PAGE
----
Intervention by H.E. Dr. A. K. Abdul Momen, Ambassador and Permanent Representative of Bangladesh at Second Committee on agenda item 16: Information and Communications Technologies, CR-2, CB, 22 October 2013

Intervention by H.E. Dr. A. K. Abdul Momen, Ambassador and Permanent Representative of Bangladesh at Second Committee on agenda item 16: Information and Communications Technologies, CR-2, CB, 22 October 2013

Thank you, Mr. Chair.
1. Let me start by aligning the statement of Bangladesh with the interventions made by Fiji on behalf of the Group of 77 and China, and Benin on behalf of the Least Developed Countries.

2. We have the report of the Secretary General on implementation and follow up to the outcomes of the World Summit on the Information Society (WSIS) at the regional and international levels. We thank the Secretariat for the report. It is indeed useful to have the information before us, as it helps us in discussing the issue with fact, and coming to a common understanding and decision about the way forward.

Mr. Chair,
3. The Least Developed Countries are the most marginalized and most lagging behind in almost all areas of global importance, more so in the area of information and communication technology. For increasing the productive capacity of the LDC populations, the Istanbul Programme of Action (IPoA) set a time-bound target of “significantly increasing access to telecommunication services, and to strive to provide 100% access to internet” by people living in LDCs by 2020. It was also agreed that development partners would help set up technology schools or training centers in LDCs. However, we are still quite far from reaching that target. We believe the international community needs to focus more in the area of supporting LDCs in their effort to improving internet connections, broad-brand use and its wide-spread distribution to the people. ICT is not an end, but a critical component to enhance productivity and productive capacity.

Technology is mostly in the private sector in the developed countries and it is expensive for LDCS to procure. Therefore, it is imperative that the development partners should encourage their private sector through various taxation and incentive mechanism to invest in the LDCs.

4. Although at the very first paragraph of the Secretary General’s report, LDCs are mentioned in the context of the digital divide, however, we are surprised as we failed to find any other reference of LDCs in this context in the entire report – no mention of the obstacles faced by LDCs in the area of ICT, no analysis or stock-taking of their performance, no recommendations about how to mainstream them in the global highway of information and communication technology. We expect these to be reflected in future reports of this kind.

Mr. Chair,
5. Bangladesh, being an LDC, has made significant progress in the area of information and communications technology. The present government, under the leadership of Prime Minister Sheikh Hasina, has been moving forward with its “Vision 2021” of making Bangladesh a middle income country within next eight years, and the main tool of this journey is what we call “Digital Bangladesh”. Bangladesh, where still majority of the working population are engaged in the agriculture sector, ICT is being used to ensure effective distribution system where farmers receive all market information in the cell phones at zero or negligible cost, and fair marketing system where market prices are constantly monitored through various information technology means to ensure there is balance in the society where the farmers receive fair price for their produce, and the consumers also benefit from affordable products.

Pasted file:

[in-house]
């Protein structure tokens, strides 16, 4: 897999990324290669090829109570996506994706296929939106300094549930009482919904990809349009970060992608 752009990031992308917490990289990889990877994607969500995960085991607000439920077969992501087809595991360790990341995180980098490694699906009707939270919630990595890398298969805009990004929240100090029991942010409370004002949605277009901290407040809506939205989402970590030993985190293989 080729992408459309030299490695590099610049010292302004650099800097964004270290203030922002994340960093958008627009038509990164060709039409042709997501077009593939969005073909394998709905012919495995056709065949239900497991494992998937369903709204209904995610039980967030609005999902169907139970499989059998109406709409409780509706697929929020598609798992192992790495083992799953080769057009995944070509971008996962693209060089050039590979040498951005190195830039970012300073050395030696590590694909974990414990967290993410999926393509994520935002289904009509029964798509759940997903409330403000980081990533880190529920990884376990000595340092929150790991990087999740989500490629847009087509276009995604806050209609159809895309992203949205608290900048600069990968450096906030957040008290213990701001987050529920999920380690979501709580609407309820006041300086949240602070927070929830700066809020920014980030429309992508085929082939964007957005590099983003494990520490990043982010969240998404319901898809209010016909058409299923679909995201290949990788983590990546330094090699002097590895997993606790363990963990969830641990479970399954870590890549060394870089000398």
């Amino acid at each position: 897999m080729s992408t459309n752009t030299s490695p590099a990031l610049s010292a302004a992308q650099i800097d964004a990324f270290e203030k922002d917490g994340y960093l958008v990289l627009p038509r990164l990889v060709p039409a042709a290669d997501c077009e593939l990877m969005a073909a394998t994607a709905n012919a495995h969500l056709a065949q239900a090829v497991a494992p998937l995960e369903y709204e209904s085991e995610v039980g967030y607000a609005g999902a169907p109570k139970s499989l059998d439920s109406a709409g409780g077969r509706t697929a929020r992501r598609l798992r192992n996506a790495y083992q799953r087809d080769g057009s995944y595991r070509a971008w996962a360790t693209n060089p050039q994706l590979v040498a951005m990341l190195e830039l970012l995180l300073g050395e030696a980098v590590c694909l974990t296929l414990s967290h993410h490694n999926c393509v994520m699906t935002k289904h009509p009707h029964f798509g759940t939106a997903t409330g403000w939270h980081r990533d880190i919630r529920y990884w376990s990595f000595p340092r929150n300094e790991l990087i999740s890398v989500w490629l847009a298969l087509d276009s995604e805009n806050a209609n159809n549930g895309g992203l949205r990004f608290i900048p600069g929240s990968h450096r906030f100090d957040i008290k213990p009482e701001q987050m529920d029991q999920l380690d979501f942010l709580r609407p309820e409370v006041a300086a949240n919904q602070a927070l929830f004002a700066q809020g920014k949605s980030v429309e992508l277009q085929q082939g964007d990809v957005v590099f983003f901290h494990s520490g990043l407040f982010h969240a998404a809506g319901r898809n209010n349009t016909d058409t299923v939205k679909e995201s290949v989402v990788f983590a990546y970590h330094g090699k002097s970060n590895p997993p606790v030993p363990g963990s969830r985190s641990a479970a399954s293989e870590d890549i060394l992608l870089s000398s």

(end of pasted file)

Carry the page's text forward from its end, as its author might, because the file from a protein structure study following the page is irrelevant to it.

People even in remote villages in Bangladesh now electronically access critical services like birth registration, mobile banking, life insurance, exam results, remittance receipts, tele-medicines at almost zero cost. Bangladesh has over 100 million cell phone subscribers and it has also set up nearly 4542 UISCs that provide nearly 400 different types of services all across the country in order to improve delivery of services, guarantee participation of people in governance, improve transparency and accountability and also to reduce corruption. This is, Mr. Chair, truly effective and efficient e-governance.

6. In its latest report “Measuring the Information Society 2013” the International Telecommunication Union recognized the achievements of Bangladesh as one of the most dynamic countries that climbed four places in 2012 from 2011 in the context of ICT Development Index (IDI). The report pointed out that cell phone connections in Bangladesh are among the cheapest in the world. Important progress has been made with regard to international internet bandwidth. The proportion of internet users have also gone up significantly. Impressive progress has been made in the area of access of population to internet, particularly using mobile cellular internet.

Mr. Chair,
7. Bangladesh has been striving to attain higher level of sustainable development for its people, and we are achieving success in different socio-economic indicators. However, resource constraints is impending our rapid progress. For example, setting up of broad-brand ICT connection, or for setting up of communication satellite—basically development of improved infrastructure that is essential for improved service is being impeded by resource constraints. Cooperation by international community will certainly help us in getting to our destination easier and faster.

I believe with coordinated and coherent demand-driven assistance by the Member States and international organizations, and with focused and country-owned national development strategies, LDCs, and particularly Bangladesh, can achieve sustainable development with ICT as a major tool.

I thank you, Mr. Chair.